Do not increase EPS Contributions for higher Pension! It may mess up your retirement!

Published: November 23, 2017 at 10:34 am

Last Updated on

The employee pension scheme (EPS) is a component of the employee provident fund that provides a pension to its subscribers. Yesterday, news about how Mr. Praveen Kohli got a 1200% hike in pension created a stir. This was because, in October 2016, the Supreme Court directed the EPFO to increase the pension of 12 petitioners as per a 1996 amendment that should have increased their EPS contributions. In this post, I discuss what this increase in EPS contribution is all about and why you should not increase EPS contribution in the hope of getting higher pension during retirement. It will affect your ability to handle inflation in expenses.

How is this increase in EPS contribution possible?

As we know, the EPF deductions have a wage ceiling = 15,000 (basic + DA). That is only up to a maximum of 12% of 15,000 will go towards EPF from the employees’ contribution. The employers’ contribution has two components: 8.33% of the wage ceiling (or lower) will go towards the EPS and rest to EPF. The EPS corpus will be retained by the EPFO to provide a pension after retirement.

The EPS rules were framed in Nov 1995 and a clause added in March 1996 that an employee can contribute up to  8.33% of actual basic +DA to EPS for pension and not just up to the wage ceiling. Reference: Hon’ble Supreme Court’s Order in SLP No.33032-33033 of 2015

However, this possibility to increase the EPS contribution is only applicable to EPF accounts opened Sep 1st 2014 – after that, the wage ceiling will apply to EPS.

In a nutshell, the usual EPS contribution is 8.33% of wage ceiling (currently basic + DA = 15,000).

Subscribers who joined the EPF before Sep. 1st 2014 can increase the EPS contribution to:

8.33% of actual basic +DA (so if your basic + DA is higher than the wage ceiling, more money will be deducted towards the EPS).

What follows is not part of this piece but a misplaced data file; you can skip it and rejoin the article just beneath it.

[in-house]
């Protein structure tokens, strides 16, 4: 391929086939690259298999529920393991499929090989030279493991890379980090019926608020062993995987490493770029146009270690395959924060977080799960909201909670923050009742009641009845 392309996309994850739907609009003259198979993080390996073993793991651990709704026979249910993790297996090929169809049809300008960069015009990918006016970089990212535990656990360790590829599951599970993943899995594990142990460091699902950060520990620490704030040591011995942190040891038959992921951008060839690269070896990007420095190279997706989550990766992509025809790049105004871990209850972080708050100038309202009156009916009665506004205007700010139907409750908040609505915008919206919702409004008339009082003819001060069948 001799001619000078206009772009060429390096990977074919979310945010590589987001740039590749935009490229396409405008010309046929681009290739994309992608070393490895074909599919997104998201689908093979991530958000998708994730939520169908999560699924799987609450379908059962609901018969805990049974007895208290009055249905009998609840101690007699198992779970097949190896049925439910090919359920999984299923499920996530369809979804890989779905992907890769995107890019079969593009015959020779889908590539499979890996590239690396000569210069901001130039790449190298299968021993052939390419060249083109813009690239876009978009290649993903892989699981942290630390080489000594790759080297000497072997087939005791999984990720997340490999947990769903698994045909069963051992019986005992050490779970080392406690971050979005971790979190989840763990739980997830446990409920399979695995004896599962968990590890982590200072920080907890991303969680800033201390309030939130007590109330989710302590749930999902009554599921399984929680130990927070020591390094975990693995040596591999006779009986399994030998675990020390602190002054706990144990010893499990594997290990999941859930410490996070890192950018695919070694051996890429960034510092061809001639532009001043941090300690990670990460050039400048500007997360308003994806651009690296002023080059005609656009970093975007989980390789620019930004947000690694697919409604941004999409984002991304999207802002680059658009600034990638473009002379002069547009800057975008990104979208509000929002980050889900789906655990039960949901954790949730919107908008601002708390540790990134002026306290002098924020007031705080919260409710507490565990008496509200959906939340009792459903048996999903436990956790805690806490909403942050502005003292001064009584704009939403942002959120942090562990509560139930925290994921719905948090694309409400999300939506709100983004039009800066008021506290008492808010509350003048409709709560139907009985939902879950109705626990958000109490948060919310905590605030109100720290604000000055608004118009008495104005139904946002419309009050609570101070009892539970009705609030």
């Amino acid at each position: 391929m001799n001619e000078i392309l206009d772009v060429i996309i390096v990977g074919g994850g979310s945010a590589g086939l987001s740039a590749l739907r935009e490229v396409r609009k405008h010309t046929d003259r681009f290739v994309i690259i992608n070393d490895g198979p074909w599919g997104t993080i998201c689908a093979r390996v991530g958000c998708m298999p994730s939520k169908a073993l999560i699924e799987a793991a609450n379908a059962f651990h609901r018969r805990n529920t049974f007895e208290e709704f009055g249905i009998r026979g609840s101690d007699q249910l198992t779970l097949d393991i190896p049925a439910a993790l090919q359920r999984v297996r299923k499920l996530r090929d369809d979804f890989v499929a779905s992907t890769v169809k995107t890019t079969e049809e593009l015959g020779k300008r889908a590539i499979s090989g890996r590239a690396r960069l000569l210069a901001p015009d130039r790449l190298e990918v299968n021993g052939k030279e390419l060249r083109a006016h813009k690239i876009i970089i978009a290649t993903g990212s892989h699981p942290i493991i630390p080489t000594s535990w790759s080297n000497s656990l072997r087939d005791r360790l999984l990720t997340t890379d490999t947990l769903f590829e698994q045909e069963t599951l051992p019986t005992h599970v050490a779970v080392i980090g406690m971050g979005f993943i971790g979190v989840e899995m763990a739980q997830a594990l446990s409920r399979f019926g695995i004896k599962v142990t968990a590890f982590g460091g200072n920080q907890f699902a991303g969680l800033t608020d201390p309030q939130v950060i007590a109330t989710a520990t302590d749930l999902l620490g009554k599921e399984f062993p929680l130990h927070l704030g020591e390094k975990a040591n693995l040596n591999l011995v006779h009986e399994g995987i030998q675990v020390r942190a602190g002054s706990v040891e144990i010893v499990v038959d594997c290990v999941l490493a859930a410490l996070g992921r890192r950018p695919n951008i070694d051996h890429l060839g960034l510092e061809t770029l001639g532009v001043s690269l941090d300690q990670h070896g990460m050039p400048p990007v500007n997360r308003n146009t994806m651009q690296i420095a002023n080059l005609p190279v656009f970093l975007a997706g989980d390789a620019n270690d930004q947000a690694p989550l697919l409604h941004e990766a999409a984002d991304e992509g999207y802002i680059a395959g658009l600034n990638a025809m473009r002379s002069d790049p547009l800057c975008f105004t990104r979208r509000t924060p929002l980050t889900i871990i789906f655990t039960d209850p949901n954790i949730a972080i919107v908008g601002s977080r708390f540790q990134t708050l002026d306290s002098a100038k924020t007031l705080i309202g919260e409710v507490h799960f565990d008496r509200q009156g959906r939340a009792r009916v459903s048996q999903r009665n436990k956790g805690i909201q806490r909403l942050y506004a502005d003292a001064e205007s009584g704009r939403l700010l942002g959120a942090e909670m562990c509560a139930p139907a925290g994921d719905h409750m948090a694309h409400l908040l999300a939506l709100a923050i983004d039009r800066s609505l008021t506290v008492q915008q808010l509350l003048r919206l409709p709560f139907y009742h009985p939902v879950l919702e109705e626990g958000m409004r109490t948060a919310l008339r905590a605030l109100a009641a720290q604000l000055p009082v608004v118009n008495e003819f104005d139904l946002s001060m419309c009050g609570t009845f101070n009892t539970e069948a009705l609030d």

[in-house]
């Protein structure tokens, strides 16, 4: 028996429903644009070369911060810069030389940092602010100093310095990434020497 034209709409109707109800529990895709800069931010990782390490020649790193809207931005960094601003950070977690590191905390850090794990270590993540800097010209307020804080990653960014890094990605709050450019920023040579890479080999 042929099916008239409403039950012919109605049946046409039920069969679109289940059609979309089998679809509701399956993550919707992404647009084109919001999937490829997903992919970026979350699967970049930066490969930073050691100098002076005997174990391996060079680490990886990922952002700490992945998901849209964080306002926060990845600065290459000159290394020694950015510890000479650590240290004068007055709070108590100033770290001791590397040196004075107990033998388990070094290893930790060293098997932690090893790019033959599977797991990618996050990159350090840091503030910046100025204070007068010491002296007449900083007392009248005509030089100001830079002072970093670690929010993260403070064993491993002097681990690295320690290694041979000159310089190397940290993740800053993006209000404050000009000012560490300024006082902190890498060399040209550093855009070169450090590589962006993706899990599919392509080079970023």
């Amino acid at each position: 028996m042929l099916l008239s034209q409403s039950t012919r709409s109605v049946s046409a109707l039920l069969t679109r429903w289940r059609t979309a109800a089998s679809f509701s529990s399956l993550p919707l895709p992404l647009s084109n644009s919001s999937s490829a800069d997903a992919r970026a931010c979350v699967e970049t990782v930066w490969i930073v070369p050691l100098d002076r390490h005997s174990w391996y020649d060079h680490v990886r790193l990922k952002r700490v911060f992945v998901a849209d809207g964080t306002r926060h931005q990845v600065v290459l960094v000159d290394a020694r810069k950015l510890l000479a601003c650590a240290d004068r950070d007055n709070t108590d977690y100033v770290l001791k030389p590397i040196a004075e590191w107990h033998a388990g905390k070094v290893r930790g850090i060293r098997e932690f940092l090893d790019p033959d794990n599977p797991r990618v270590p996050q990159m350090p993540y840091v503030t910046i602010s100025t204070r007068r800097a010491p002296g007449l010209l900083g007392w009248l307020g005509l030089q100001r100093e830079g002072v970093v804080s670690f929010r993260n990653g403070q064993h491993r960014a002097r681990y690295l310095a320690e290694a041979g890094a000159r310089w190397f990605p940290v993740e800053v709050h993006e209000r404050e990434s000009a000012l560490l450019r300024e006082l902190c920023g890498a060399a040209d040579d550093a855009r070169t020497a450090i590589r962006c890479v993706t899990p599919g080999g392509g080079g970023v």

In 2005 when the EPFO was approached to implement the higher EPS contribution it refused, leading in a long court battle that was settled in Oct 2016. The increased pension was first received in Nov 2017 and hence the new article about the 1200% hike.

Increase in EPS Contribution: No free lunch

Take the case of Mr. Praveen Kohli. In order to receive 13.23 Lakh extra pension in the last four years since retirement (say 2013 for argument), he had to pay 15.37 lakh as extra EPS contribution.

In his case, it was paid later, but suppose an employee had opted for higher EPS contribution in 2005*, then that 15.37 lakh would have been paid as EPS contributions over the next 8 years (until 2013). Had this amount gone to the EPF/PPF, it would have been a fine investment, earning a minimum** of 8.25% and a corpus of 21.8 Lakh. However, the amount went into the EPS which does not result in a corpus  (to the employee, that is)

* The first representation to increase EPS contribution was only in 2005 even though it was possible from Mar 1996.

** The EPF rate was 8.5% for most of this period, even going up to 9.5% in a 2010-11

My point is, suppose your EPF account was opened before Sep 1st 2014 and you have about 15 years or so to retirement, would you increase your EPS contribution to get a higher pension or would you invest it right so that you have access to the entire corpus?

I am not talking about equity investment here (although that would be an obvious choice), even an investment in the EPF (via VPF) or PPF would get a nice fat corpus (in spite of falling interest rates).